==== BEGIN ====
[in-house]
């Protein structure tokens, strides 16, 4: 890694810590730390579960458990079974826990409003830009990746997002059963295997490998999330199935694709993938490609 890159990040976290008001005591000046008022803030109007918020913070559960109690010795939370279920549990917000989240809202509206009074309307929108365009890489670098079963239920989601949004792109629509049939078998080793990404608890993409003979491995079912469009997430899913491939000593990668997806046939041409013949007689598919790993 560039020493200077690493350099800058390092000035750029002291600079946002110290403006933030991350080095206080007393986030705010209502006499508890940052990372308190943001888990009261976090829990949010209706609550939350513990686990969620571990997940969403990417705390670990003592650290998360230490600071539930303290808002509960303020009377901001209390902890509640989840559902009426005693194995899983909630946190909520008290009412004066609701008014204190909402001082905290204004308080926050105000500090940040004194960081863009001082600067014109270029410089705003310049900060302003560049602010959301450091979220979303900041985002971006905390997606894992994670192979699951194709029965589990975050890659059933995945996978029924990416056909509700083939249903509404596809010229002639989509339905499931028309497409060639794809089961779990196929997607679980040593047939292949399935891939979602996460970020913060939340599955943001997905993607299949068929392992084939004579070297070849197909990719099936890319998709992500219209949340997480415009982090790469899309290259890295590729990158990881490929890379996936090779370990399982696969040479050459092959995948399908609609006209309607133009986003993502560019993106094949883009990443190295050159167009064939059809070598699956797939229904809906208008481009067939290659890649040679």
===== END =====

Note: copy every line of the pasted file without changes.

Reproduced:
[in-house]
């Protein structure tokens, strides 16, 4: 890694810590730390579960458990079974826990409003830009990746997002059963295997490998999330199935694709993938490609 890159990040976290008001005591000046008022803030109007918020913070559960109690010795939370279920549990917000989240809202509206009074309307929108365009890489670098079963239920989601949004792109629509049939078998080793990404608890993409003979491995079912469009997430899913491939000593990668997806046939041409013949007689598919790993 560039020493200077690493350099800058390092000035750029002291600079946002110290403006933030991350080095206080007393986030705010209502006499508890940052990372308190943001888990009261976090829990949010209706609550939350513990686990969620571990997940969403990417705390670990003592650290998360230490600071539930303290808002509960303020009377901001209390902890509640989840559902009426005693194995899983909630946190909520008290009412004066609701008014204190909402001082905290204004308080926050105000500090940040004194960081863009001082600067014109270029410089705003310049900060302003560049602010959301450091979220979303900041985002971006905390997606894992994670192979699951194709029965589990975050890659059933995945996978029924990416056909509700083939249903509404596809010229002639989509339905499931028309497409060639794809089961779990196929997607679980040593047939292949399935891939979602996460970020913060939340599955943001997905993607299949068929392992084939004579070297070849197909990719099936890319998709992500219209949340997480415009982090790469899309290259890295590729990158990881490929890379996936090779370990399982696969040479050459092959995948399908609609006209309607133009986003993502560019993106094949883009990443190295050159167009064939059809070598699956797939229904809906208008481009067939290659890649040679």